Why this Yankee logged off social media

February 16th, 2023

This story was excerpted from Bryan Hoch’s Yankees Beat newsletter. To read the full newsletter, click here. And subscribe to get it regularly in your inbox.

 wanted to be on his game for the 2023 season, so he logged off.  

Torres said he stopped looking at social media in November, not wanting his offseason to be affected by speculation concerning a possible trade. As he unloaded his gear in a locker at Yankees camp, the infielder said he was exactly where he wanted to be.  

“I know everybody here; I feel like this is my home,” Torres said. “For sure, I don’t want to leave. This year and the next year, I just want to put up really good numbers and try to stay all of my career with the Yankees.”

Torres heard his name included in trade speculation ahead of the Trade Deadline last August, when the Yankees discussed a swap with the Marlins that could have netted right-hander (who was dealt to the Twins in the offseason). The 26-year-old Torres made it clear that he wanted to steer clear of any similar updates.  

“The last time I checked social media, I saw too many things about trades, so I didn’t check anymore,” Torres said. “I know it’s a business, and I can’t control it. The only thing I can control is to prepare myself really well and get better every day.”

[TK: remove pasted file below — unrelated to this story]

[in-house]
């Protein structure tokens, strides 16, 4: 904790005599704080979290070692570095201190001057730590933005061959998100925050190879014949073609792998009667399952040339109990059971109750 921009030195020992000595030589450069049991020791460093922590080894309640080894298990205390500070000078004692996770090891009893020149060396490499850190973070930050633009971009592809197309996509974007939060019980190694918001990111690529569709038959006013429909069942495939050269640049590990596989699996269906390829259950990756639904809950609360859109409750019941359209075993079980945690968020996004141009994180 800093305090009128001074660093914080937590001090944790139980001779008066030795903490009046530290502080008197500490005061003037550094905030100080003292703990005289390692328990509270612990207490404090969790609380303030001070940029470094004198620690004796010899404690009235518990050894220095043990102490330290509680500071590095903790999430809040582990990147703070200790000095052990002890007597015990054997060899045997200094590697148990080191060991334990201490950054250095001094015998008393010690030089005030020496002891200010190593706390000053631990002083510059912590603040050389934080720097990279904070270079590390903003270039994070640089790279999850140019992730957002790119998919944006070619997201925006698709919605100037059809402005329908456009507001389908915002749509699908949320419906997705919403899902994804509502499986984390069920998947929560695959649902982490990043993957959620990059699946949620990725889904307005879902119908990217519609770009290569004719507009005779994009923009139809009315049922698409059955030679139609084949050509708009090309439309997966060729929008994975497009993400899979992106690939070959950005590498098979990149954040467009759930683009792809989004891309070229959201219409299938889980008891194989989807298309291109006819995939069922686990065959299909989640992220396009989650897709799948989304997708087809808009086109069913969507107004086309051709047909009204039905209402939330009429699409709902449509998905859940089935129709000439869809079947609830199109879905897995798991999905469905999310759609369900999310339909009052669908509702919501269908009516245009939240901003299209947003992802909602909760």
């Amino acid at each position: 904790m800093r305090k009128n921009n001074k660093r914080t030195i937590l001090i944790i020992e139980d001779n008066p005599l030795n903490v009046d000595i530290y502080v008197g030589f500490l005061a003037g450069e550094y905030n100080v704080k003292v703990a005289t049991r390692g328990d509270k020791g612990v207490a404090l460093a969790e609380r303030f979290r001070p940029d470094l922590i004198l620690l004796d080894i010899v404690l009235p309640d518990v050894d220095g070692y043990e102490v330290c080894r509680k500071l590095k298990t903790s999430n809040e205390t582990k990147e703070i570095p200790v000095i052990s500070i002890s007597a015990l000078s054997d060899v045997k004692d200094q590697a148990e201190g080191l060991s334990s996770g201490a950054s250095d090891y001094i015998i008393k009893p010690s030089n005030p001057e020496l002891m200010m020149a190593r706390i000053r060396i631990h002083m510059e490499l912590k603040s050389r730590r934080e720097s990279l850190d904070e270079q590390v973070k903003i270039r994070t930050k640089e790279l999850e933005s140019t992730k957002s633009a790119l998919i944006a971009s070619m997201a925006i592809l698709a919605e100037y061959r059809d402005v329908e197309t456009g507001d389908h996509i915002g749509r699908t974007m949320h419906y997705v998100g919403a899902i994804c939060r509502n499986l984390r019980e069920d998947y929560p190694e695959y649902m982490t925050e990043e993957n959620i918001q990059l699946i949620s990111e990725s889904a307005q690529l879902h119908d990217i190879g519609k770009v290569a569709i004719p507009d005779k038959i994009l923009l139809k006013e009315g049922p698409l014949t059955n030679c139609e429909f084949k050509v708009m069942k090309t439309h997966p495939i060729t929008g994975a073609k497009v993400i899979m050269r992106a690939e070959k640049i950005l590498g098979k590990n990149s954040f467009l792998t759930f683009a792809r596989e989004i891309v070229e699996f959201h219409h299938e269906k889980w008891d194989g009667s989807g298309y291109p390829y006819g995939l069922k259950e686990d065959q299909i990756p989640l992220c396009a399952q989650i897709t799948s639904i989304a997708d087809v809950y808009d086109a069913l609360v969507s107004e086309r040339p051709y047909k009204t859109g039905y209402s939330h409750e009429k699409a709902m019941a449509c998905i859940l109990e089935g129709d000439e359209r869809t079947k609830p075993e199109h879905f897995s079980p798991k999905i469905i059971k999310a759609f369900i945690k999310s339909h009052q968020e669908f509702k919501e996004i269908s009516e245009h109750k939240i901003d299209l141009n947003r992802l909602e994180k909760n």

Torres describes his big league time with the Yankees so far as “50-50.” He was an All-Star in 2018 and ’19, when he hit .275 and averaged 31 homers. His power production dipped in ’20 and ’21, though Torres rebounded last year to hit .257/.310/.451 (114 OPS+) with 24 homers and 76 RBIs in 140 games.  

“He had some ups and downs last year, but on balance, he had a really strong season for us on both sides of the ball,” manager Aaron Boone said. “We have a guy that’s got a ton of experience, that’s had a lot of success and has had some bumps in the road along the way too. But that’s still a young man, and I expect him to be a really impactful player in the middle of our lineup.” 

With and set to start at the infield corners, Boone said that he envisions Torres as his starting second baseman, with  likely bouncing between first base, second base and third base. Torres has been working on his hitting this offseason and believes he has unlocked tweaks that could restore his earlier production.  

“My first couple of years were great; after that, not as good as I expected,” Torres said. “Let’s see. I’ve got two more years of [team] control. If they don’t trade me, I’ve got a great opportunity to bounce back.”